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The political aspect of Florida’s environment is the topic of the exhibit in room 218. Florida’s beautiful and complex ecosystems stretch from the Keys to Pensacola and represent some of America’s most valued and varied natural treasures. For most of the 20th century, the lack of knowledge about Florida’s environment influenced political decisions. Topics in this room include: Everglades Preservation, Off-Shore Drilling, Water Wars, The Cross Florida Barge Canal and Invasive Species.
Two prominent and early environmentalists in Florida were women, Marjory Stoneman Douglas and May Mann Jennings. Living to the age of 108, Marjory Stoneman Douglas started advocating Everglades protection in the 1920s and became one of the world’s most powerful voices for the protection of natural ecosystems. Her book, The Everglades: River of Grass, published in 1947, elevated her to celebrity status and represented a pioneering effort for protecting nature. May Mann Jennings was president of the Florida Federation of Women’s Clubs, and a member of the so-called “Old Girl Network.” Mrs. Jennings persuaded the Legislature to accept 960 acres to create Florida’s first state park, which later became part of Everglades National Park.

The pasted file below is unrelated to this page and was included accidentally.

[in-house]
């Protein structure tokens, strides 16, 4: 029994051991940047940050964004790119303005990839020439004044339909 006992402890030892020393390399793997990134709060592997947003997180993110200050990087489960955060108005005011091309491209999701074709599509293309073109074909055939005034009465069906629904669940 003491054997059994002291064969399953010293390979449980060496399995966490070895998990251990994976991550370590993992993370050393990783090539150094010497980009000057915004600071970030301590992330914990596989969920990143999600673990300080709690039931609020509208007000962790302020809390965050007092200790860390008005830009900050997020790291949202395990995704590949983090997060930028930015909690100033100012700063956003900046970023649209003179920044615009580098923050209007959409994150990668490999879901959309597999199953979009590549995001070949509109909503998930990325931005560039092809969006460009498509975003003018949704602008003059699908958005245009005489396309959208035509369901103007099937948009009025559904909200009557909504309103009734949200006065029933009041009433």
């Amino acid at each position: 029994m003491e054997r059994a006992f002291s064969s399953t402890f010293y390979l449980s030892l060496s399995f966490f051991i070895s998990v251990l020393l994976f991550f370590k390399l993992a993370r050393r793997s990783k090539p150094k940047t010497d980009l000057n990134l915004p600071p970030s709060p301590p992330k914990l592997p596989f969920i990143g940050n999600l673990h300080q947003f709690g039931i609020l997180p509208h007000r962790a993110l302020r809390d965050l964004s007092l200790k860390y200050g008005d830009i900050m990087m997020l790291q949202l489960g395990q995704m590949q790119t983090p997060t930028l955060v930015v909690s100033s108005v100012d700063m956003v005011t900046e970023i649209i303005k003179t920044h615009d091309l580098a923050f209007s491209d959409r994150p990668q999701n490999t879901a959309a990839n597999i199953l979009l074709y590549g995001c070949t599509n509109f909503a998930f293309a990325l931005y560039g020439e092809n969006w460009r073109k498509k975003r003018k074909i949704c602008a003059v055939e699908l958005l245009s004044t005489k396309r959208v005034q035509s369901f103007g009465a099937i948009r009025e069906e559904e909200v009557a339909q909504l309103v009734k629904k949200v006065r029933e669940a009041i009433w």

In 1902, this room was the main office of the Adjutant General who was in charge of the Militia or National Guard of the state. It was also used as a committee room when the Senate was in session.